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Injury Data - USA
National, Regional, State

        

Notes about Rates and Comparisons

Age-adjusted rates are useful when making a comparison of the rate of suicide in one defined geographic area (such as a county) with the rate in another. Age-adjusted rates are used when we compare a single summary rate in one county with a single summary rate in another. We don't want to use the crude death rate as the basis for this comparison.  Why not?

Most health conditions (suicide included) do not occur at the same rate in every age group. Certain age groups are at higher or lower risk. If we were to compare the crude death rate from suicide in one county with the crude death rate in another, any difference may be simply due to differences in the population age distribution. If a higher proportion of of the residents of one county is from an age group that is at greater (or lesser) risk of suicide, any difference in the crude suicide death rate may be due to a difference in age distribution not some other factor. If there is some other factor that increases or decreases the risk of suicide in a particular area, we want to know about that factor. We don't want the effect of age distribution to be the most influential thing that leads to our conclusion. As stated above, age adjustment is useful when making comparisons using a single summary rate in each county. Comparisons using a single rate, even if we use age-adjusted rates, are not as informative as some other methods of comparison. Comparisons of a single rate from one area with a single rate from another are merely convenient. A better way of making comparisons would be to compare the age-specific rate in one county with the age-specific rate in another (for example, if we were to compare the suicide rate among adolescents 15 - 19 years old in one county with the suicide rate of 15 - 19 year olds in another).

The crude death rate may be calculated more than one way. The methods are described below but aren't necessary to understand the example.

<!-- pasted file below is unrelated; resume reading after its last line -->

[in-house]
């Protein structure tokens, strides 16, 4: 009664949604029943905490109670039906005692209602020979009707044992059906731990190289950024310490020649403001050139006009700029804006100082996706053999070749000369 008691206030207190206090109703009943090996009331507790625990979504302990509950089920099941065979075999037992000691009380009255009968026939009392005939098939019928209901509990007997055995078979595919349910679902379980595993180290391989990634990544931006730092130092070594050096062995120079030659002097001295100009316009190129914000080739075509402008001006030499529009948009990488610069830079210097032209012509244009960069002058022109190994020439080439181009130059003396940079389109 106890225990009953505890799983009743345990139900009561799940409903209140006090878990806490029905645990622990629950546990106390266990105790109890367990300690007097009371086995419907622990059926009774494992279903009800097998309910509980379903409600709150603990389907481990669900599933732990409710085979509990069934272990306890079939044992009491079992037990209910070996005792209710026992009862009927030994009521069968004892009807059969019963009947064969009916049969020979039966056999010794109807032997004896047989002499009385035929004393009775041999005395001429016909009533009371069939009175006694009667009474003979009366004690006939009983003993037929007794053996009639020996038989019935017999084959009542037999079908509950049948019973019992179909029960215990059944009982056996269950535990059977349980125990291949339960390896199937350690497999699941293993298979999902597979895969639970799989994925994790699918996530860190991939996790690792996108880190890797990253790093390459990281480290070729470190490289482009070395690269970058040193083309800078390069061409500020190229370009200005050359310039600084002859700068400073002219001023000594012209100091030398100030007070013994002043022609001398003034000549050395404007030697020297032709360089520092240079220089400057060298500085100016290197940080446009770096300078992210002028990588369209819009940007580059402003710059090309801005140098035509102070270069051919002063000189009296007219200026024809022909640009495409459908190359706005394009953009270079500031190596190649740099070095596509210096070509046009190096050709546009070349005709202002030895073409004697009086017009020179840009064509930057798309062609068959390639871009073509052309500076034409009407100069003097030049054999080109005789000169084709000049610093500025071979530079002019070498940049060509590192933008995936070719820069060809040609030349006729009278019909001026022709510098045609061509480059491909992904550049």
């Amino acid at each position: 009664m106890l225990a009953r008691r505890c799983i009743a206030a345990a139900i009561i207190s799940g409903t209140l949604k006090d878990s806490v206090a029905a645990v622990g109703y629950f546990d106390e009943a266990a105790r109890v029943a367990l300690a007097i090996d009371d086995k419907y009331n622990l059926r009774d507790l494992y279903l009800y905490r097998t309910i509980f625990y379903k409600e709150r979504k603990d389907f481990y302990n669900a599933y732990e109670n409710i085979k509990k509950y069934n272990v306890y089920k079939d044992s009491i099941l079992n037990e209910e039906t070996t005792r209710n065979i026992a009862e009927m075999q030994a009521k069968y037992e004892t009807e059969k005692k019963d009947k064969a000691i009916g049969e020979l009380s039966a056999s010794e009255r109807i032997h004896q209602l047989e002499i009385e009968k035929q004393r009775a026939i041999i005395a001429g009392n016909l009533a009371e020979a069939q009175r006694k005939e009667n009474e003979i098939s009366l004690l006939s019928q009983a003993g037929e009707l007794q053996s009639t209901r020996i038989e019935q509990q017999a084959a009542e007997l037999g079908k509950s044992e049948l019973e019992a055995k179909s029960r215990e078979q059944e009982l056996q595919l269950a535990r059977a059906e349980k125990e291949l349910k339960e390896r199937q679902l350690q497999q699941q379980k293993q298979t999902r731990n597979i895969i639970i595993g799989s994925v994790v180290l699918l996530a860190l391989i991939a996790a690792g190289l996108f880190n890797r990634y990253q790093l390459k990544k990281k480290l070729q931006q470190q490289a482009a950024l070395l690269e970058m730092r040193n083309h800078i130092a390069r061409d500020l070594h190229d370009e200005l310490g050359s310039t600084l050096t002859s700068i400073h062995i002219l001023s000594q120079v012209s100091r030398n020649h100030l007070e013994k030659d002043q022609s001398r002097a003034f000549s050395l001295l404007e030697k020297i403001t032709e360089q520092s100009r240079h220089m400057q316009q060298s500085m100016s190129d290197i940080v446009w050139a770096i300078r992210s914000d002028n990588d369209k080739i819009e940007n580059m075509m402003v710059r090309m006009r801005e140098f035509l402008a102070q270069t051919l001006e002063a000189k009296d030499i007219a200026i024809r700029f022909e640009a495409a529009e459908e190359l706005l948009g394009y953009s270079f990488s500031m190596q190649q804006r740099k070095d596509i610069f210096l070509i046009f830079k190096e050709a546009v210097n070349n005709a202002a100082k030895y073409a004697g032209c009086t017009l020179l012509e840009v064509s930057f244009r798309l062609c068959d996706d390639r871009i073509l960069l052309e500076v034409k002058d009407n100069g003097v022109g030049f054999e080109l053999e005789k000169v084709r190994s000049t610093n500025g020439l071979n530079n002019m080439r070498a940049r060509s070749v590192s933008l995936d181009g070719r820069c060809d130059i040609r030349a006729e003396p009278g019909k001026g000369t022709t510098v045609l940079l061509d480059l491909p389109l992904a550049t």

To remove the distorting effect of age on our single summary measure we need to create a synthetic rate through age-adjustment. The following simple example will illustrate:

Example.

We have the following information about two communities:

From census data we know that County A has a population composed of one-half young people and one-half old people.
County B has two-thirds young people and one-third old people.

Age-specific death rates per 1,000 population

 
County Young Old
A 4 16
B 5 20

 

From this information we can determine the crude death rates (CDR), as follows:

CDR in A = (1/2)(4) + (1/2)(16) = 10 per 1,000

CDR in B = (2/3)(5) + (1/3)(20) = 10 per 1,000

Notice that although the probability of dying is lower for County A in both age groups (4 vs. 5 and 16 vs. 20), the crude death rates are identical. This is because County A has an older population than County B.

To calculate the age-adjusted rate we apply each age-specific rate NOT to the population in the county from which the death rate arose (and certainly NOT to the comparison county) but to a THIRD "Standard Population". (There are any number of "Standard Populations" in use. The US population in 1940 was used to calculate the age-adjusted suicide rates. It doesn't matter much which population is used. It just matters that the age-specific rates are compared with the SAME population.)

For this example, our standard population is composed of one-third young and two-thirds old, arbitrarily chosen. Calculation of the age-adjusted death rate (AADR) is as follows:

AADR in A = (1/3)(4) + (2/3)(16) = 12 per 1,000

AADR in B = (1/3)(5) + (2/3)(20) = 15 per 1,000

We now have a comparison of dying for these communities that is not influenced by the age composition of these populations. Rates are age-adjusted in order to remove the effects of age to better the effect of other factors. However, it is ALWAYS necessary to first examine the overall crude rates because crude rates represent real events in the population. An adjusted rate gives an accurate COMPARISON but does not reveal the underlying raw data.


Two methods to calculate the Crude Death Rate

Method 1.
Number of all deaths Total population = Crude Death Rate

Method one is very straightforward. We only need knowledge of the total number of people who died of a certain cause and the total population. We usually have additional information. We usually know the number of people of who died of a specific cause, their age at death, and the population in the county who are of that age. For convenience, we usually group people by 5-year age groups (birth through age 4, age 5 through age 9, etc.).

Method 2.
The weighted sum of all age-specific death rates:

The proportion of the population birth - 4 age-specific death rate
+
The proportion of the population 5 - 9 age-specific death rate
+
The proportion of the population 10 -14 age-specific death rate
+
The proportion of the population 15 - 19 age-specific death rate
+
etc.
___________________________________________________
Crude Death Rate

Visit again soon. This explanation will evolve and possibly improve.

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rev. 01 November 1999 05:34 PM